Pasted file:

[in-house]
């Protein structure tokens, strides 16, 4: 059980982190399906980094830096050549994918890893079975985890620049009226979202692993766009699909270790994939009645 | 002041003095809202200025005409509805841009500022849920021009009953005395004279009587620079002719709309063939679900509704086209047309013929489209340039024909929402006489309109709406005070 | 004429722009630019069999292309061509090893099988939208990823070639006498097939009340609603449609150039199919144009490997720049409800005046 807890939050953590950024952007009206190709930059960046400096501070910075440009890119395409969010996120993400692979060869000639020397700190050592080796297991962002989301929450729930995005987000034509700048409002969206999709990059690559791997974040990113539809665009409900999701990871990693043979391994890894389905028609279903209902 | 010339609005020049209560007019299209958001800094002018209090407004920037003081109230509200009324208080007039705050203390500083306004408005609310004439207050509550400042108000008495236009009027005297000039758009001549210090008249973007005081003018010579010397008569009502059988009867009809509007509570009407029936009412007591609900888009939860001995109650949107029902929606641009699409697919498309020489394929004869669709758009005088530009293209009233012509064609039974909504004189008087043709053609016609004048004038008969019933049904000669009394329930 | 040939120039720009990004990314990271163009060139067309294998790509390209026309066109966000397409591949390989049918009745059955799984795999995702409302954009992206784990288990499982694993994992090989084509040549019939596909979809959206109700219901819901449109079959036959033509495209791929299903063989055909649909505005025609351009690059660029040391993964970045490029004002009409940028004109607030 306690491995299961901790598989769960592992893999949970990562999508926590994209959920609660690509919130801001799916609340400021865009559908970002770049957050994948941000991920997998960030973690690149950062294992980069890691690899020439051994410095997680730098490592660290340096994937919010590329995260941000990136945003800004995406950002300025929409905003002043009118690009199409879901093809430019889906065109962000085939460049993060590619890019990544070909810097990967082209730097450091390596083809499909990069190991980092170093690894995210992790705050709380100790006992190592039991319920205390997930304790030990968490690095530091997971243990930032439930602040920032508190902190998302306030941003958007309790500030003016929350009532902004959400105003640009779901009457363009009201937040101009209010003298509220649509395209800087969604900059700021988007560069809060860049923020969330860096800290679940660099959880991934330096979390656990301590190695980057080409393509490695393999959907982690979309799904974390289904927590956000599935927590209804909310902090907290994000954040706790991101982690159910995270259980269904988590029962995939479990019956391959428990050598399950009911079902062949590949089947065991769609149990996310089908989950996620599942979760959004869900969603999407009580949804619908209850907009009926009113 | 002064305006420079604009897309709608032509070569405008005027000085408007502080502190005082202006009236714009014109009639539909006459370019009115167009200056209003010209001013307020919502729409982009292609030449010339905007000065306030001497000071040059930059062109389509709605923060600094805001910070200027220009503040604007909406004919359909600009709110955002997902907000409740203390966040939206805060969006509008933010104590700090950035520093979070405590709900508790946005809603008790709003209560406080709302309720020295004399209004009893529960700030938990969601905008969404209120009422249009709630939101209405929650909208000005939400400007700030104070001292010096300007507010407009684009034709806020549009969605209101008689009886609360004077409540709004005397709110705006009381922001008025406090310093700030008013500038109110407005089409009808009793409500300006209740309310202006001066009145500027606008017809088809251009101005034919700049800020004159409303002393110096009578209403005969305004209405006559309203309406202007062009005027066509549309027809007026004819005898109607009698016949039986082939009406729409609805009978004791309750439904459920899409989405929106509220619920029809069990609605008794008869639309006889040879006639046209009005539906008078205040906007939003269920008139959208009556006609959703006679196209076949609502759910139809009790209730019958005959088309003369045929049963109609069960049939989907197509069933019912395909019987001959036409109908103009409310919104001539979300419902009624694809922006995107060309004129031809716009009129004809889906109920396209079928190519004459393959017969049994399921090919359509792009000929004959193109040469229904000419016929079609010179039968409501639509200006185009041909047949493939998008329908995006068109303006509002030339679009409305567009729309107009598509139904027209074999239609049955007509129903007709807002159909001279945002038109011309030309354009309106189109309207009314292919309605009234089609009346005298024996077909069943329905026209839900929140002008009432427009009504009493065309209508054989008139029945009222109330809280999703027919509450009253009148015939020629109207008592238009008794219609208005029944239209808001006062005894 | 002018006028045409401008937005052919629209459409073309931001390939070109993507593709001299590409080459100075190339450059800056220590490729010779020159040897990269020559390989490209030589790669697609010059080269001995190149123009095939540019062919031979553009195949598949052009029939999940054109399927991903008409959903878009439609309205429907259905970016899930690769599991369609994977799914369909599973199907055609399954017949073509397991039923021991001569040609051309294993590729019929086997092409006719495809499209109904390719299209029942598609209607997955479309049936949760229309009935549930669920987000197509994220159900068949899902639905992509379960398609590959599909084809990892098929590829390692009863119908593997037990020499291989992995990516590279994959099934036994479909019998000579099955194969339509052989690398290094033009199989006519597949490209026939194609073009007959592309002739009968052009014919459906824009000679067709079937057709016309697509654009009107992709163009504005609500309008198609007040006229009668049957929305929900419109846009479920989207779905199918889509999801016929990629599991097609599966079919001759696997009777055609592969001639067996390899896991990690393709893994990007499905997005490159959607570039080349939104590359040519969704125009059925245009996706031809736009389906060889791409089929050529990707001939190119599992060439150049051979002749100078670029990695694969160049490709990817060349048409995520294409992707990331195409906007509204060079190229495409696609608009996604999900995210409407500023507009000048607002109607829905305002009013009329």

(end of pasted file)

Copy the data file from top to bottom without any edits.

[in-house]
């Protein structure tokens, strides 16, 4: 059980982190399906980094830096050549994918890893079975985890620049009226979202692993766009699909270790994939009645 | 002041003095809202200025005409509805841009500022849920021009009953005395004279009587620079002719709309063939679900509704086209047309013929489209340039024909929402006489309109709406005070 | 004429722009630019069999292309061509090893099988939208990823070639006498097939009340609603449609150039199919144009490997720049409800005046 807890939050953590950024952007009206190709930059960046400096501070910075440009890119395409969010996120993400692979060869000639020397700190050592080796297991962002989301929450729930995005987000034509700048409002969206999709990059690559791997974040990113539809665009409900999701990871990693043979391994890894389905028609279903209902 | 010339609005020049209560007019299209958001800094002018209090407004920037003081109230509200009324208080007039705050203390500083306004408005609310004439207050509550400042108000008495236009009027005297000039758009001549210090008249973007005081003018010579010397008569009502059988009867009809509007509570009407029936009412007591609900888009939860001995109650949107029902929606641009699409697919498309020489394929004869669709758009005088530009293209009233012509064609039974909504004189008087043709053609016609004048004038008969019933049904000669009394329930 | 040939120039720009990004990314990271163009060139067309294998790509390209026309066109966000397409591949390989049918009745059955799984795999995702409302954009992206784990288990499982694993994992090989084509040549019939596909979809959206109700219901819901449109079959036959033509495209791929299903063989055909649909505005025609351009690059660029040391993964970045490029004002009409940028004109607030 306690491995299961901790598989769960592992893999949970990562999508926590994209959920609660690509919130801001799916609340400021865009559908970002770049957050994948941000991920997998960030973690690149950062294992980069890691690899020439051994410095997680730098490592660290340096994937919010590329995260941000990136945003800004995406950002300025929409905003002043009118690009199409879901093809430019889906065109962000085939460049993060590619890019990544070909810097990967082209730097450091390596083809499909990069190991980092170093690894995210992790705050709380100790006992190592039991319920205390997930304790030990968490690095530091997971243990930032439930602040920032508190902190998302306030941003958007309790500030003016929350009532902004959400105003640009779901009457363009009201937040101009209010003298509220649509395209800087969604900059700021988007560069809060860049923020969330860096800290679940660099959880991934330096979390656990301590190695980057080409393509490695393999959907982690979309799904974390289904927590956000599935927590209804909310902090907290994000954040706790991101982690159910995270259980269904988590029962995939479990019956391959428990050598399950009911079902062949590949089947065991769609149990996310089908989950996620599942979760959004869900969603999407009580949804619908209850907009009926009113 | 002064305006420079604009897309709608032509070569405008005027000085408007502080502190005082202006009236714009014109009639539909006459370019009115167009200056209003010209001013307020919502729409982009292609030449010339905007000065306030001497000071040059930059062109389509709605923060600094805001910070200027220009503040604007909406004919359909600009709110955002997902907000409740203390966040939206805060969006509008933010104590700090950035520093979070405590709900508790946005809603008790709003209560406080709302309720020295004399209004009893529960700030938990969601905008969404209120009422249009709630939101209405929650909208000005939400400007700030104070001292010096300007507010407009684009034709806020549009969605209101008689009886609360004077409540709004005397709110705006009381922001008025406090310093700030008013500038109110407005089409009808009793409500300006209740309310202006001066009145500027606008017809088809251009101005034919700049800020004159409303002393110096009578209403005969305004209405006559309203309406202007062009005027066509549309027809007026004819005898109607009698016949039986082939009406729409609805009978004791309750439904459920899409989405929106509220619920029809069990609605008794008869639309006889040879006639046209009005539906008078205040906007939003269920008139959208009556006609959703006679196209076949609502759910139809009790209730019958005959088309003369045929049963109609069960049939989907197509069933019912395909019987001959036409109908103009409310919104001539979300419902009624694809922006995107060309004129031809716009009129004809889906109920396209079928190519004459393959017969049994399921090919359509792009000929004959193109040469229904000419016929079609010179039968409501639509200006185009041909047949493939998008329908995006068109303006509002030339679009409305567009729309107009598509139904027209074999239609049955007509129903007709807002159909001279945002038109011309030309354009309106189109309207009314292919309605009234089609009346005298024996077909069943329905026209839900929140002008009432427009009504009493065309209508054989008139029945009222109330809280999703027919509450009253009148015939020629109207008592238009008794219609208005029944239209808001006062005894 | 002018006028045409401008937005052919629209459409073309931001390939070109993507593709001299590409080459100075190339450059800056220590490729010779020159040897990269020559390989490209030589790669697609010059080269001995190149123009095939540019062919031979553009195949598949052009029939999940054109399927991903008409959903878009439609309205429907259905970016899930690769599991369609994977799914369909599973199907055609399954017949073509397991039923021991001569040609051309294993590729019929086997092409006719495809499209109904390719299209029942598609209607997955479309049936949760229309009935549930669920987000197509994220159900068949899902639905992509379960398609590959599909084809990892098929590829390692009863119908593997037990020499291989992995990516590279994959099934036994479909019998000579099955194969339509052989690398290094033009199989006519597949490209026939194609073009007959592309002739009968052009014919459906824009000679067709079937057709016309697509654009009107992709163009504005609500309008198609007040006229009668049957929305929900419109846009479920989207779905199918889509999801016929990629599991097609599966079919001759696997009777055609592969001639067996390899896991990690393709893994990007499905997005490159959607570039080349939104590359040519969704125009059925245009996706031809736009389906060889791409089929050529990707001939190119599992060439150049051979002749100078670029990695694969160049490709990817060349048409995520294409992707990331195409906007509204060079190229495409696609608009996604999900995210409407500023507009000048607002109607829905305002009013009329």